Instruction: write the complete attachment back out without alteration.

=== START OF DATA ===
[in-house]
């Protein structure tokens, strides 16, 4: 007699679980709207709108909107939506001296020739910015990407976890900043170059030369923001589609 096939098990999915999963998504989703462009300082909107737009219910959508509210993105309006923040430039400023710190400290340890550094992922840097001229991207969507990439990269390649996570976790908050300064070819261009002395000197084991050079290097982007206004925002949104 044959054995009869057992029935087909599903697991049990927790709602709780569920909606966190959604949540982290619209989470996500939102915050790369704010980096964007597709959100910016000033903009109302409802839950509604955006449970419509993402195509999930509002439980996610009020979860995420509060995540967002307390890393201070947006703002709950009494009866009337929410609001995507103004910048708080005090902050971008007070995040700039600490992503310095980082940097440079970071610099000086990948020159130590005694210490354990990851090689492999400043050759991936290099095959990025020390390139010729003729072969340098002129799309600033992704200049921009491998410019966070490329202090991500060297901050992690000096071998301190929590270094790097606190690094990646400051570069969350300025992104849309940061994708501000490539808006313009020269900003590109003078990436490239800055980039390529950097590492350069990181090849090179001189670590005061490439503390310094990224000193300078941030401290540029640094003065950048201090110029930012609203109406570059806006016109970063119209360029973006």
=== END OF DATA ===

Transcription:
[in-house]
């Protein structure tokens, strides 16, 4: 007699679980709207709108909107939506001296020739910015990407976890900043170059030369923001589609 096939098990999915999963998504989703462009300082909107737009219910959508509210993105309006923040430039400023710190400290340890550094992922840097001229991207969507990439990269390649996570976790908050300064070819261009002395000197084991050079290097982007206004925002949104 044959054995009869057992029935087909599903697991049990927790709602709780569920909606966190959604949540982290619209989470996500939102915050790369704010980096964007597709959100910016000033903009109302409802839950509604955006449970419509993402195509999930509002439980996610009020979860995420509060995540967002307390890393201070947006703002709950009494009866009337929410609001995507103004910048708080005090902050971008007070995040700039600490992503310095980082940097440079970071610099000086990948020159130590005694210490354990990851090689492999400043050759991936290099095959990025020390390139010729003729072969340098002129799309600033992704200049921009491998410019966070490329202090991500060297901050992690000096071998301190929590270094790097606190690094990646400051570069969350300025992104849309940061994708501000490539808006313009020269900003590109003078990436490239800055980039390529950097590492350069990181090849090179001189670590005061490439503390310094990224000193300078941030401290540029640094003065950048201090110029930012609203109406570059806006016109970063119209360029973006």